In Nigeria, most reforms are talked about at the strategic rather than operational level. Yardsticks are not in place to demonstrate advantages of the reform that mean something to ordinary people. Only a few people at the top know what the policy is actually trying to achieve. Thus, the exercise is elitist, both in conception and implementation. A look at table 1 shows that those in echelons of administration enjoy higher percentage of the monetized allowances from accommodation down to furniture allowance. For instance, with the low percent rate for accommodation to junior workers from grade level 0l to 06, there is a very low prospect for them to buy up their quarters through the bidding exercise. Therefore, the intention of providing house and reducing the poverty of civil servants will not be achieved, especially, when the junior workers constitute more than half of government work force. Also, the exercise is structured in disguise to favour the elite groups, as the legislature, ministers, political appointees and those in Federal State House have been paid in full their monetization allowance.
The monetization exercise lacks sincerity and consistency in implementation. The monetization circular stated that 100 percent will be paid for accommodation allowance, while 200 percent allowance of their annual basic salary will be paid for in every five years period, to enable the public servants purchase the quarters they are living or purchase house on their own. But from the implementation so far, the civil servants who have been paid, received only 10 percent spread over 12 months. The morale of civil servants is dampened with this kind of policy inconsistency, and the commitment and efficiency the policy is meant to address will be weakened.
Tangential to the above is lack of transparency and non-application of due process, which is a cardinal anti-corruption programme of the administration, especially, in the sale and bidding of some government quarters and disengagements of staff. The sale of 1004 Housing Estate, and Federal Government properties in Lagos has been described as scandalous. The houses were reported to have been sold to several well-heeled Nigerians, (including the late wife of former Mr. President) and their companies, allegedly without due process. The monetization policy gives opportunity for owner-occupier bases, that is, the civil servants occupying government quarters have the right for the first refusal. This was not followed in the sale of 1004 Housing Estate, the United African Company of Nigeria (UACN) bided the House for N7 billion as the highest bidder, while the civil servants have raised N8 billion to pay for the Housing Estate, based on the right of first refusal, but the government disregarded that provision and threatened to evict them forcefully because the building is located in a choice area of Lagos (The Guardian. Sunday January 16,2005p.44). The sale of these houses is not in the spirit of monetization; it is driven by the interest of the elites and such encourages corruption amongst civil servants.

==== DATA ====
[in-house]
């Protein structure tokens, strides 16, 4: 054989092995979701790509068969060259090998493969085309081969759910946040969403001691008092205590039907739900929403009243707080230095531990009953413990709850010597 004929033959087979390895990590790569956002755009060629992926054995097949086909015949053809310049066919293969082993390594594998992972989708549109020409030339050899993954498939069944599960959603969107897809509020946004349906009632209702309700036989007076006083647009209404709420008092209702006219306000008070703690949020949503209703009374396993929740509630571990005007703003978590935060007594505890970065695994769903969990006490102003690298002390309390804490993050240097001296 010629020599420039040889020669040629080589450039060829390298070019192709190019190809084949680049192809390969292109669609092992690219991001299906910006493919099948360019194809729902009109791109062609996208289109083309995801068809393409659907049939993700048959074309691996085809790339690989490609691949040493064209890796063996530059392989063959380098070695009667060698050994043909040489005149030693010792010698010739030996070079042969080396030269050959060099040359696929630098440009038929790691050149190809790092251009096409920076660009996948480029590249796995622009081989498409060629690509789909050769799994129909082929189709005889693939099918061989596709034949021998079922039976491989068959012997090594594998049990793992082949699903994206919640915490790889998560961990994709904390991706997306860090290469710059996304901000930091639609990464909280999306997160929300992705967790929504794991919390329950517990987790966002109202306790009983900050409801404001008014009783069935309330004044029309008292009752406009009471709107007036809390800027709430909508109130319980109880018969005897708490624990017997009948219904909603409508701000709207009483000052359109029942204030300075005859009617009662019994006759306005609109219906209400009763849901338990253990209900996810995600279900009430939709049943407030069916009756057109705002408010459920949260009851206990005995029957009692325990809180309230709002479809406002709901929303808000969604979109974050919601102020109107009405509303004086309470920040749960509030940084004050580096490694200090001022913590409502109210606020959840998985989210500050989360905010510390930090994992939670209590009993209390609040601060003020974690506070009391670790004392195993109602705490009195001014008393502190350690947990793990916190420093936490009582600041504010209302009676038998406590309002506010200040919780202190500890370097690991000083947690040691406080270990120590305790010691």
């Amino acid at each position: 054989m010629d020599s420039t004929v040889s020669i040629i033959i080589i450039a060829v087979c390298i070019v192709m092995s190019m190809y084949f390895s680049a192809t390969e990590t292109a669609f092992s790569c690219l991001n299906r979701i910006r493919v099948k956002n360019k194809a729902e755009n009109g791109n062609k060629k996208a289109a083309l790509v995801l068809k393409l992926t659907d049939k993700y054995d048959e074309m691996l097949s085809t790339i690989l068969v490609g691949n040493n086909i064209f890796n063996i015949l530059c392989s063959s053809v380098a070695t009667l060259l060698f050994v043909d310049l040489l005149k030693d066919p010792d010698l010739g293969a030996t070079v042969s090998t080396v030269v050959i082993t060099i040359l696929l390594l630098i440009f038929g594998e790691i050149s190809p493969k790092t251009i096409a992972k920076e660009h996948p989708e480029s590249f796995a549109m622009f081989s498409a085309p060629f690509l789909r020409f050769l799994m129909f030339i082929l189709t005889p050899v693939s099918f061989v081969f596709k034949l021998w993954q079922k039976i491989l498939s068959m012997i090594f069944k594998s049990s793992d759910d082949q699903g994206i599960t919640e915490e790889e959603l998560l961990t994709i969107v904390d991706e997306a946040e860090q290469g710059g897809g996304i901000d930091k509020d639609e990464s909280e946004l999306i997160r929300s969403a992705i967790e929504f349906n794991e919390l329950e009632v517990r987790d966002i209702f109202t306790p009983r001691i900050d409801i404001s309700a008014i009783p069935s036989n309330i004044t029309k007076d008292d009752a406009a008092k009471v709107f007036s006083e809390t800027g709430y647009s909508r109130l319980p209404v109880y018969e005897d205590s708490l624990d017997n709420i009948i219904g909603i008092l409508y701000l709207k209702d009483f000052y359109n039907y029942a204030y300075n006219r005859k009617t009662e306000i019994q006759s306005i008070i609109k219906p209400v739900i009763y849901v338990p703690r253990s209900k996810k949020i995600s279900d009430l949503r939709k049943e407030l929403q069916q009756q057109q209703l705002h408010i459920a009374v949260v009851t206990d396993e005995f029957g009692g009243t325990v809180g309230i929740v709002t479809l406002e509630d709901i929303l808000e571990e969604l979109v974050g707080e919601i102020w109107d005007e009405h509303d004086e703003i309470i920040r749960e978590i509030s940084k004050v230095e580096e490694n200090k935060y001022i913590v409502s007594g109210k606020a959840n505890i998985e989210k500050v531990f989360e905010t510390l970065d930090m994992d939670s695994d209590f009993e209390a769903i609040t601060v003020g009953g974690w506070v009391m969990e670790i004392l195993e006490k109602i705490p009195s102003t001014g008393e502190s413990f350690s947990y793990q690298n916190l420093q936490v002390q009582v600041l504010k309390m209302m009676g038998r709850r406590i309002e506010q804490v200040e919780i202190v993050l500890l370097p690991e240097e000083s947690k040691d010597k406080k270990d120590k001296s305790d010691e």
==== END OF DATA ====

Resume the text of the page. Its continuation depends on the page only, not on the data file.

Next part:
The monetization policy, especially, on residential accommodation, has generated enormous apprehension among all classes of civil servants. Government has apparently made no contingency plans for those civil servants living in government-rented quarters. This means many of these officers face the dim prospect of being thrown out on the street, like what the 5,000 civil servants with their families were experiencing in Lagos (The Guardian, Sunday April 10,2005, p.6-7). Such experience of forced eviction certainly leads to non-commitment of the affected civil servants in discharge of their duties.